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Anthony Cleary: Trial exam also a milestone for students

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Recently, Year 12 students across New South Wales sat for the first ever Trial HSC exam in Studies in Catholic Thought.

This was a significant moment as it represented the culmination of five years of collaboration between the dioceses of NSW on the development and implementation of a Religious Education curriculum for senior secondary students.

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Studies in Catholic Thought engages students in the theological, philosophical, ethical and aesthetic traditions of the Catholic Church.

It draws upon a liberal arts approach to develop critical thinking and moral reasoning, and aims to deepen students’ awareness and appreciation of the depth and breadth of the Catholic Tradition.

Unlike Studies of Religion, it offers students the opportunity to focus on one religion and immerse themselves within that one tradition.

The introduction of Studies in Catholic Thought represents a significant shift from what was previously taught.

Notwithstanding this, it has been very well received by both teachers and students. Both have affirmed the robust nature of the course, the intensive study of the Catholic Tradition, and the explicit connections between faith and life. The course is viewed as stimulating and challenging.

While some people initially feared that students would lose interest in the more rigorous approach to the study of Religious Education – this has not been the case.

Students have in fact acknowledged the benefits of knowing more about their faith, its historical foundations and development, and its contribution to the modern world.

A marked version of the Holy Bible.

Through the course, students have come to appreciate the relevance and importance of religion to their own lives.

While the acquisition of knowledge, especially that of Scripture and Tradition, is central to Studies in Catholic Thought, the program also promotes a love of learning and the nurturing of students’ critical capacity to make decisions on the basis of sound reasoning.

They learn how to responsibly exercise personal freedom for the betterment of self and others and how to function and contribute to society.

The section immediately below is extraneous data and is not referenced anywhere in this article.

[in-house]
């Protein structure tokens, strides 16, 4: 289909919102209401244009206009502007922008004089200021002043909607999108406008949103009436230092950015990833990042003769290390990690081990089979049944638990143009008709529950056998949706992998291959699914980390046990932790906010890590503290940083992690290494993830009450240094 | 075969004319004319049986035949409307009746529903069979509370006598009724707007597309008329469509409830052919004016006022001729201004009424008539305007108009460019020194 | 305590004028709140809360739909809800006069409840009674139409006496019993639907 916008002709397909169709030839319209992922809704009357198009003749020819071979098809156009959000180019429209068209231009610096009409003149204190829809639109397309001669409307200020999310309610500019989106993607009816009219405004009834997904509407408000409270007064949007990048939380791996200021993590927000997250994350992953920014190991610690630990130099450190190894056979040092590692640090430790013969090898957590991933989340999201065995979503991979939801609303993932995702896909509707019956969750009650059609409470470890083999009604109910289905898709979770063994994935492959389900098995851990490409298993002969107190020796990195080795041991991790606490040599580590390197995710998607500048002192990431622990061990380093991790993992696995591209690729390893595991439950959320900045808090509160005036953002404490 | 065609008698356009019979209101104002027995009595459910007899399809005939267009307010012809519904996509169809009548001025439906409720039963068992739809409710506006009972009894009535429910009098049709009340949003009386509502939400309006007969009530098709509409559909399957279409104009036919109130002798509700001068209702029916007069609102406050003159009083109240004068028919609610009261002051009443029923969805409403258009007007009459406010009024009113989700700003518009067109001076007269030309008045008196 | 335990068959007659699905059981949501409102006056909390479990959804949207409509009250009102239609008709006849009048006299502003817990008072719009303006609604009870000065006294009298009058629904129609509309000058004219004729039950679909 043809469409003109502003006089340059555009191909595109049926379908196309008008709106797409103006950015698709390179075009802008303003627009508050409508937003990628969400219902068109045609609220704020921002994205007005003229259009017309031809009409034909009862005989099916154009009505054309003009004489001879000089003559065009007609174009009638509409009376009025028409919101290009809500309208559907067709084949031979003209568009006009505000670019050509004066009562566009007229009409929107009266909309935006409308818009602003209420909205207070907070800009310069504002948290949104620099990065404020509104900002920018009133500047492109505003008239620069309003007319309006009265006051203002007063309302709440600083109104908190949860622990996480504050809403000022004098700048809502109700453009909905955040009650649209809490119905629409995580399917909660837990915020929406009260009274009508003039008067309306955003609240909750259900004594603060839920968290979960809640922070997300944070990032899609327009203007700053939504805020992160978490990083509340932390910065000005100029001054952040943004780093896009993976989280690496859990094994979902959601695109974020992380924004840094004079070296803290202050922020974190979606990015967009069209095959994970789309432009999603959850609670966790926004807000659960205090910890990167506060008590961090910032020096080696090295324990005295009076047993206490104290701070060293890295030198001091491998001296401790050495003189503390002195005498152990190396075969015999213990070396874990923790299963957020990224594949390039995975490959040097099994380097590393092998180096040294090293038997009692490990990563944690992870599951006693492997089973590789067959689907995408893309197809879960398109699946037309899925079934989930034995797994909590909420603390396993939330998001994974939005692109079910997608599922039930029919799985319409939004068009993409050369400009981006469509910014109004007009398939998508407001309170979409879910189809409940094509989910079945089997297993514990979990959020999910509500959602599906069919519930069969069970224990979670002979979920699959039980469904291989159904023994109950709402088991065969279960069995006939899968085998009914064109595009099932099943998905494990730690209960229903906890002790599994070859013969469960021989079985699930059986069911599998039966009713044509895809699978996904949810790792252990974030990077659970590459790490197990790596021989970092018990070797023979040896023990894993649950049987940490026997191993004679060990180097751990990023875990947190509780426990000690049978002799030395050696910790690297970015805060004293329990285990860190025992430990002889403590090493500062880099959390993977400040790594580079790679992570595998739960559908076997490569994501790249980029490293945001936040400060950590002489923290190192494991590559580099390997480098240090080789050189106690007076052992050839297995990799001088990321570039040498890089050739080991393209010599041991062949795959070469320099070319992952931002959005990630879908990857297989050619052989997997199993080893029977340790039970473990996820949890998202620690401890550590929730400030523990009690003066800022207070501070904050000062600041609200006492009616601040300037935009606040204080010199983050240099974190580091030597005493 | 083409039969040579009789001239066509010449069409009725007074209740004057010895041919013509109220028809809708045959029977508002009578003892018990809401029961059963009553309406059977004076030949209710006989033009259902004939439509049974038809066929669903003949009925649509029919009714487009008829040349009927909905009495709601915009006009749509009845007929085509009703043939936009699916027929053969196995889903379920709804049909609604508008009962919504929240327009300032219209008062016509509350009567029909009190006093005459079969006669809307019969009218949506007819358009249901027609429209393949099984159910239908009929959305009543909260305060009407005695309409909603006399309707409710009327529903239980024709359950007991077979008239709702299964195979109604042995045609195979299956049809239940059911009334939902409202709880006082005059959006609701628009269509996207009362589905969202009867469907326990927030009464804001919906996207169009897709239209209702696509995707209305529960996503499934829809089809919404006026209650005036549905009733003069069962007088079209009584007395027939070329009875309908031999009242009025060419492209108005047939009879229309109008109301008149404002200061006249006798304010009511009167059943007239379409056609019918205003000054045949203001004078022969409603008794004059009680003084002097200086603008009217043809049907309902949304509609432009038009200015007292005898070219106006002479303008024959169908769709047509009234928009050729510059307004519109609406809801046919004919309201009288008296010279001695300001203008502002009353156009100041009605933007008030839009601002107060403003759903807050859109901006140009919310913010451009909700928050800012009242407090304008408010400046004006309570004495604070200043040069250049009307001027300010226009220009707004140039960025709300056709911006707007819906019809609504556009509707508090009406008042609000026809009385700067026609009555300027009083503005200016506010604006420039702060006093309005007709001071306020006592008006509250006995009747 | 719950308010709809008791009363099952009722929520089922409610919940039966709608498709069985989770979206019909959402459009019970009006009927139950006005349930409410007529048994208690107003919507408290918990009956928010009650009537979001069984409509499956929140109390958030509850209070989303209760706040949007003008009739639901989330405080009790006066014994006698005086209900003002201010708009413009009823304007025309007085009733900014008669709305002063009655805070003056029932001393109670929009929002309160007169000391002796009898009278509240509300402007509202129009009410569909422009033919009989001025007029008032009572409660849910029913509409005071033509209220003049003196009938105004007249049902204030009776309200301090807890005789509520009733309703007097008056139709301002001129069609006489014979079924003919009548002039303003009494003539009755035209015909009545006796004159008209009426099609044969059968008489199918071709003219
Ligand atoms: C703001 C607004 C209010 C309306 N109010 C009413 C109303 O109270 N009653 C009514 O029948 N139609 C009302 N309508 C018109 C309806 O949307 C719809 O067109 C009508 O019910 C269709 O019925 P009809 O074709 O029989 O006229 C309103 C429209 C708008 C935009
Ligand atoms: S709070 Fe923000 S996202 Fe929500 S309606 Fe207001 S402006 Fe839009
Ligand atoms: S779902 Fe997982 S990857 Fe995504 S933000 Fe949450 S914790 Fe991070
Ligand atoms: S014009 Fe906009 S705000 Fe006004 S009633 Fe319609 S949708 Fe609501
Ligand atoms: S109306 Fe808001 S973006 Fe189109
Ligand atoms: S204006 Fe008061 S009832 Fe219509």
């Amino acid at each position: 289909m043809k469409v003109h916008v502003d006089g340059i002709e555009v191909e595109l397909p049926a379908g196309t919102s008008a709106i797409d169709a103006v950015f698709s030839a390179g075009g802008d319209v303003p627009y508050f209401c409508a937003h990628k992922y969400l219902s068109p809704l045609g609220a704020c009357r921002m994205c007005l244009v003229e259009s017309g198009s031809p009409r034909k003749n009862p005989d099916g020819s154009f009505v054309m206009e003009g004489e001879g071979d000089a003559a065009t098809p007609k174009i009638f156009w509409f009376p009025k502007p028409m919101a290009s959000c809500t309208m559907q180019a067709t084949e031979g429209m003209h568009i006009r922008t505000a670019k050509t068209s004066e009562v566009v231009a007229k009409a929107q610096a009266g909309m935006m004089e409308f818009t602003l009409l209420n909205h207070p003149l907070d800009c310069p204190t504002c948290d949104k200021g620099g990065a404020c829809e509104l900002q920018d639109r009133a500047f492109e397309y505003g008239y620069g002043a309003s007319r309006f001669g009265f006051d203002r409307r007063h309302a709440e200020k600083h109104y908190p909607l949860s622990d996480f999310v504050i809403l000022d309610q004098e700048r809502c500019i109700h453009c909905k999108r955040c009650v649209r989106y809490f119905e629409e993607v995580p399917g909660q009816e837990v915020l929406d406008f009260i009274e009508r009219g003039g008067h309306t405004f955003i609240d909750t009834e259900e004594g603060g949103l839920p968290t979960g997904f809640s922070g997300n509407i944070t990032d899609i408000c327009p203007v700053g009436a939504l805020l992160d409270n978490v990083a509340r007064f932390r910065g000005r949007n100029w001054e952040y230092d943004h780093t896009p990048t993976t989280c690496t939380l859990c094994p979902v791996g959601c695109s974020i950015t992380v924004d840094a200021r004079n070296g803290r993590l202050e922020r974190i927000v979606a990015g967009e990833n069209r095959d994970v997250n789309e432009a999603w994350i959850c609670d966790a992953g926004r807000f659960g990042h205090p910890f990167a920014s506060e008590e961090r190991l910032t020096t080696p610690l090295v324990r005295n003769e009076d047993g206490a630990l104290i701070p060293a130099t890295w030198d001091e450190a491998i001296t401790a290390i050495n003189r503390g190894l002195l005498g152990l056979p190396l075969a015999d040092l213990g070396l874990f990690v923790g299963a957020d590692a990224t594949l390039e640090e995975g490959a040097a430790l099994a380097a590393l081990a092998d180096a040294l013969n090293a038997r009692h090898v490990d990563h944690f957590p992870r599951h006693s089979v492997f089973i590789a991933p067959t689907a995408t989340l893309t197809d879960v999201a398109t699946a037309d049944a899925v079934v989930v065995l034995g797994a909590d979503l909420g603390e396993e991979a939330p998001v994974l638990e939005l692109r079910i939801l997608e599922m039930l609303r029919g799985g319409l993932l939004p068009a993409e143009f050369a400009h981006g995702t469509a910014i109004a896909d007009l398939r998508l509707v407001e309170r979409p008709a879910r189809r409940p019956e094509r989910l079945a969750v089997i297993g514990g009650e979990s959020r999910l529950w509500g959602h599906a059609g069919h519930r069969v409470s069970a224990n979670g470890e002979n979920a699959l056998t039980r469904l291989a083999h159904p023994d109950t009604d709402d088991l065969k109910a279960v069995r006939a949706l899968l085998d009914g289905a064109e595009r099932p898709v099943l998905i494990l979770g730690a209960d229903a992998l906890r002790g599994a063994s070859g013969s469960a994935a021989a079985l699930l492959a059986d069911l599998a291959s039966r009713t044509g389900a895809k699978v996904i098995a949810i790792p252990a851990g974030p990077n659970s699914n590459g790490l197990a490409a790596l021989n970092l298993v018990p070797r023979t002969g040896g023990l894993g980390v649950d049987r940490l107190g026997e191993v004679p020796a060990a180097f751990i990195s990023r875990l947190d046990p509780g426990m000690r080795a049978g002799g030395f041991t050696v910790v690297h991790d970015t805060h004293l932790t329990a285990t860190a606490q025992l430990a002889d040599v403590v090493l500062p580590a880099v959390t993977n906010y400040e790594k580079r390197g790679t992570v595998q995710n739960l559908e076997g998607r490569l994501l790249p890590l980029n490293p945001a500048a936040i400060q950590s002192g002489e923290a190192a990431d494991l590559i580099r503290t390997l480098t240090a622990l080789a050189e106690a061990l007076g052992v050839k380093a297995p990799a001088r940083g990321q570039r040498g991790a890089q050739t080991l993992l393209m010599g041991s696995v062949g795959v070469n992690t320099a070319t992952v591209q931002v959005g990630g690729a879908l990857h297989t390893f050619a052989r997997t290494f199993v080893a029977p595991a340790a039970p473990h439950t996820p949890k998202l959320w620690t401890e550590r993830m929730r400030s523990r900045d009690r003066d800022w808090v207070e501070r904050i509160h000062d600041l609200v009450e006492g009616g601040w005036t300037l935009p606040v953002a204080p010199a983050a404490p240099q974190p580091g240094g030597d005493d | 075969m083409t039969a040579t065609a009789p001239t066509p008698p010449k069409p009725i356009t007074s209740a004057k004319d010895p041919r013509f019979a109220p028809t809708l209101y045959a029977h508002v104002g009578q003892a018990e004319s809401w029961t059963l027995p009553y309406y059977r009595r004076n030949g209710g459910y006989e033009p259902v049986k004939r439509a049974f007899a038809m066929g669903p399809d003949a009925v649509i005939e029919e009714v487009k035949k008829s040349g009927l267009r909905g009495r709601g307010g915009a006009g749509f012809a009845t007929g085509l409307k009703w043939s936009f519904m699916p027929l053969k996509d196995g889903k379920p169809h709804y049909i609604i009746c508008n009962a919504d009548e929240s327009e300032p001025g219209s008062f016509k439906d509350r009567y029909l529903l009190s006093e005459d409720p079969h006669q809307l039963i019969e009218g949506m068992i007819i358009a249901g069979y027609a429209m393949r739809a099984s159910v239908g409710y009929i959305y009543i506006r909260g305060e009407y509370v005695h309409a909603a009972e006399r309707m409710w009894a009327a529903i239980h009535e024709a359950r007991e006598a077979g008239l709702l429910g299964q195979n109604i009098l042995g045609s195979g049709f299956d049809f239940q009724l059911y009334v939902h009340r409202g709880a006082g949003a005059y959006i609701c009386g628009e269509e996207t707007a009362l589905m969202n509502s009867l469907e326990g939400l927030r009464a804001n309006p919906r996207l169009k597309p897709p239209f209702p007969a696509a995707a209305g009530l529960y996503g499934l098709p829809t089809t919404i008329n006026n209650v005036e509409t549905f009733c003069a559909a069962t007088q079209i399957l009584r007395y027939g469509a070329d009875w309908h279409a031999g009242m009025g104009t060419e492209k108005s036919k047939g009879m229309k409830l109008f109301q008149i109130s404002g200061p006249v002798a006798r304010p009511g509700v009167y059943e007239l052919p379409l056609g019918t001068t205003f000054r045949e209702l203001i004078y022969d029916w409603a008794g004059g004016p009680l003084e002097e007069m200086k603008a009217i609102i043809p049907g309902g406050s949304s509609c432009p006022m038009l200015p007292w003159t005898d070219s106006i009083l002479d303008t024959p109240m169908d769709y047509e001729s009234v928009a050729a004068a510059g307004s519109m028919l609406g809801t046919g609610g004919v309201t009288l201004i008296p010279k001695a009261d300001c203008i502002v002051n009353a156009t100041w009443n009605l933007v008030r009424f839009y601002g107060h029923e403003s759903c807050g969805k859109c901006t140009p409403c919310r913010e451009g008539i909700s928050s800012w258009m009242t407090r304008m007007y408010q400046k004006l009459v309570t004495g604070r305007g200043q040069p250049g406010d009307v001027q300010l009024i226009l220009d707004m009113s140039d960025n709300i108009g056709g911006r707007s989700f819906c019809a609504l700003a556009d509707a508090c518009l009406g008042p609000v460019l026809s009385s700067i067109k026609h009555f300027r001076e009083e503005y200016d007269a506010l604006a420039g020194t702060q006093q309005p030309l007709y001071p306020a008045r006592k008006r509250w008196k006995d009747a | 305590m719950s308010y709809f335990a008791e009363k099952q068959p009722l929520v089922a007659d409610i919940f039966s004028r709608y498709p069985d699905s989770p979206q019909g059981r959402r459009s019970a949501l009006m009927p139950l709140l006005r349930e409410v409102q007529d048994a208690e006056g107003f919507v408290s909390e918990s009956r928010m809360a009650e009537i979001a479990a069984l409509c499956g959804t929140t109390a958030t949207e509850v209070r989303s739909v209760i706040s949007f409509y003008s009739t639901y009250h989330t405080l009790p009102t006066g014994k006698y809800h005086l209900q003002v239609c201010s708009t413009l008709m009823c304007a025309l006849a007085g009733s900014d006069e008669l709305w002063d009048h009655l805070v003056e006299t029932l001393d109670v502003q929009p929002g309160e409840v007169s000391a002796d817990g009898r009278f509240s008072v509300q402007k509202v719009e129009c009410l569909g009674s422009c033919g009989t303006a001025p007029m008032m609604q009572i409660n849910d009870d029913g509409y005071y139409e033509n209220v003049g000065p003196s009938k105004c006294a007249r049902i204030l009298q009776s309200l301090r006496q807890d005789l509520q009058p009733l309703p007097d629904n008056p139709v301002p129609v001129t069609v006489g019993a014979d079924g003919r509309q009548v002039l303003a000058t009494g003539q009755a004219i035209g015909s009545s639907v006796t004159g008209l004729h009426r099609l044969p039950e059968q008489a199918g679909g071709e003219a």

The course is directed towards both individual and social ends.

It has a core goal of nurturing within students, virtues and good habits in order to contribute to the common good.

The course recognises that if a person acquires knowledge, but not the capacity for moral reasoning, they are diminished personally.

Both knowledge and moral reasoning are indispensable for the development of self, and for one to be of true service to others and society.

To this end, an explicit intention of the course is the nurturing of the intellectual, social, moral and spiritual capacities of each student. In saying this, the course does not assume that all students have the same interests, talents and abilities.

Rather, the course is premised on the understanding that it is to be differentiated in its delivery, so as to address the diversity of student needs and to draw out their uniquely inherent talents and capacities.

Anthony Cleary
Director of religious education and evangelisation for Sydney Catholic Schools Anthony Cleary.

In adopting a liberal arts approach, Studies in Catholic Thought has as one of its principal objectives the goal of students encountering – and deepening their appreciation – of what is good, true, and beautiful, because in so doing they can encounter the divine.

Through the course, students have the opportunity to explore the remarkably rich heritage of the Church through an immersion in art, music and literature.

In Evangelii Gaudium, Pope Francis wrote, “proclaiming Christ means showing that to believe in and to follow him is not only something right and true, but also something beautiful, capable of filling life with new splendor and profound joy, even in the midst of difficulties.

Every expression of true beauty can thus be acknowledged as a path leading to an encounter with the Lord Jesus” (n.167).

The true value of this ‘way of beauty’, has been highlighted in the recently released, Directory for Catechesis. The contemplation of beauty can stir a desire for God within the human heart, or be a moment of connection with God.

This approach is not something new for the Church, because throughout her history, art, music and literature have been central to both catechesis and evangelisation.

The search for what is good, true and beautiful, and the contemplation of these things, has inspired believers in every generation.

We know too, that today’s younger generations are no different.

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